SCOTT TAYLOR

On Target

THERE CERTAINLY has been no shortage of military items in the mainstream news over the past few weeks. One of the most bizarre revelations was that the Canadian military has removed all physical fitness standards from its recruiting policy.

That’s right, folks, regardless of what shape you are in, provided you are less than 57 years of age, the Canadian Forces are prepared to enrol you.

In the past, wannabe recruits had to be able to do at least 17 push-ups and 17 sit-ups if they were males under the age of 35 (just seven push-ups and sit-ups were the standard for females over 35). Now you don’t have to be able to complete a single sit-up before becoming a soldier.

In fact, the army will enlist you and then send you to a "fat farm" for up to 90 days, after which even the most rotund applicants will be expected to be able to start basic training.

The logic behind this elimination of all fitness requirements is that about 20 per cent of candidates had failed their initial tests. Thus, hard-pressed recruiters figured the fat-farm initiative would allow at least half of those previously rejected to become successful soldiers.

While it’s too early in the program to have the statistics to back up this Department of National Defence projection, I’ll wager right now that few — if any — of those tubby enlistees will ever graduate through the training system. If individuals do not have the

self-discipline to get themselves into 17-push-up, 17-sit-up shape before visiting the recruiting office, they’re unlikely to thrive in boot camp. Just how would that work, I wonder? What does the drill instructor yell at them? "Drop and give me, er, none"? "Just lie there till you feel like getting up"?

Furthermore, these fat farms will have to be staffed by military personnel from the already overstretched manpower pool. Instead of helping to flesh out the battle group rotations in Kandahar, experienced soldiers will be playing babysitter to a bunch of

overweight no-hopers.

As for the impact on the Canadian Forces’ morale, who wants to belong to an organization that has absolutely no entry restrictions? Police and firefighters still maintain high levels of physical fitness standards for their recruits, and with that comes a strong sense of professional pride (not to mention a seemingly constant stream of

firefighters posing semi-nude for pin-up calendars).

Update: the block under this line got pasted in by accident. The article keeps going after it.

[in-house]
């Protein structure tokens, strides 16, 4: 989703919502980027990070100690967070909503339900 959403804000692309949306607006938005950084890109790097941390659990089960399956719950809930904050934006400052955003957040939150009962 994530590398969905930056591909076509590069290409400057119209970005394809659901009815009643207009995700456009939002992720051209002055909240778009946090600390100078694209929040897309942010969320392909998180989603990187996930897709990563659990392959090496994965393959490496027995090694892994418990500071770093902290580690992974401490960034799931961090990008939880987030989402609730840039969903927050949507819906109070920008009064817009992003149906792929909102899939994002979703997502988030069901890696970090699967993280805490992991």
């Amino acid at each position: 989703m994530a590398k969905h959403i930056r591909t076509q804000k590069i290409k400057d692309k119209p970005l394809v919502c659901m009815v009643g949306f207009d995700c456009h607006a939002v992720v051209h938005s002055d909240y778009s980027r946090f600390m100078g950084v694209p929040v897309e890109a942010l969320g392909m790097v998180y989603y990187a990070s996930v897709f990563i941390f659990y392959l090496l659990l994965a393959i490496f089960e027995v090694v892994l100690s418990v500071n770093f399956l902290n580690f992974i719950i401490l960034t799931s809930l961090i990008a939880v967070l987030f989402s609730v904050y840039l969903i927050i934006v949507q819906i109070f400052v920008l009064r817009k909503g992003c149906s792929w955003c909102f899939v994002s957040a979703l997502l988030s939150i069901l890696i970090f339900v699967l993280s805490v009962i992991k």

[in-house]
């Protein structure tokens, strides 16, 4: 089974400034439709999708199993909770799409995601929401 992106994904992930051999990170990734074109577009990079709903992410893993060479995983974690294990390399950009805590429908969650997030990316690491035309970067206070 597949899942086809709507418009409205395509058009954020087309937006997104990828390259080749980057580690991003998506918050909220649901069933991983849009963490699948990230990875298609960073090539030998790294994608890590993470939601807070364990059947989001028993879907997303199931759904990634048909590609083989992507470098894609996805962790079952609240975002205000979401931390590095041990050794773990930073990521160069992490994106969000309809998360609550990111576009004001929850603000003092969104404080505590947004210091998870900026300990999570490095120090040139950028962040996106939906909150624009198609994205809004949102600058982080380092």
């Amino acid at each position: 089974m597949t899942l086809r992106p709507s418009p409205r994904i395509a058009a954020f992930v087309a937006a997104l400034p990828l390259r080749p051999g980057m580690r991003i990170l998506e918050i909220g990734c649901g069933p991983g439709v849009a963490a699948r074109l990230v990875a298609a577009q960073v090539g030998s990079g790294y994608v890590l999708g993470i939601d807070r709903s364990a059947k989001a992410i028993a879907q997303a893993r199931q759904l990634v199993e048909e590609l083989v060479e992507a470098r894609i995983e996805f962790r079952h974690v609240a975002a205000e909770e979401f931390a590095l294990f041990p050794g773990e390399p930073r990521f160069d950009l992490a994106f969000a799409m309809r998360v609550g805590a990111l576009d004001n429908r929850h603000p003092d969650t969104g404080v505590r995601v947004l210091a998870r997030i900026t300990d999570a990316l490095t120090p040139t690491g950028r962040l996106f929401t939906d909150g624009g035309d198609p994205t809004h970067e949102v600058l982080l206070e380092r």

The chief of defence staff, Gen. Rick Hillier, while not an underwear model, is still a fitness buff. The man jogs, plays hockey and carries his own paint cans. As a combat arms soldier with extensive experience in Afghanistan, Hillier knows better than most how physically demanding front-line service remains. Let’s hope that the good general

will soon straighten out his senior bureaucrats and reverse this ridiculous policy of recruiting the overweight.

It was also reported last week that the Canadian military spent $3.9 million to establish and operate a Tim Hortons franchise in the Kandahar airfield base for a full year. While some recoiled at the exorbitant expense, many other patriotic Canadians were quick to voice support.

However, when closely examined and put into perspective, the $3.9-million price tag is not so trifling. This figure amounts to about 2,000 tax dollars per soldier deployed to provide them with the opportunity to purchase Tim Hortons coffee (that’s right, they still

have to pay for each double-double with their own money).

In a country where the average annual income is roughly $300, the cost of the Tim Hortons franchise amounts to the combined revenue of 13,000 Afghan citizens. That’s a lot of "hearts and minds," by any calculation. Even in terms of military equipment, that money could have provided our troops with a dozen modern battle tanks. Discussions are underway to acquire used Leopard II tanks from Germany. Canada’s 30-year-old Leopard I tanks are in the process of being deployed to Kandahar, but the Leopard II versions are newer, heavier, and more powerfully armed. More importantly, they’re available as surplus at a fire-sale price of about $300,000 US per unit.

I’m sure if our veteran troops were given the choice between doughnuts and better protection on the battlefield, they would choose the latter.

The fat farm recruits on the other hand . . .

staylor@herald.ca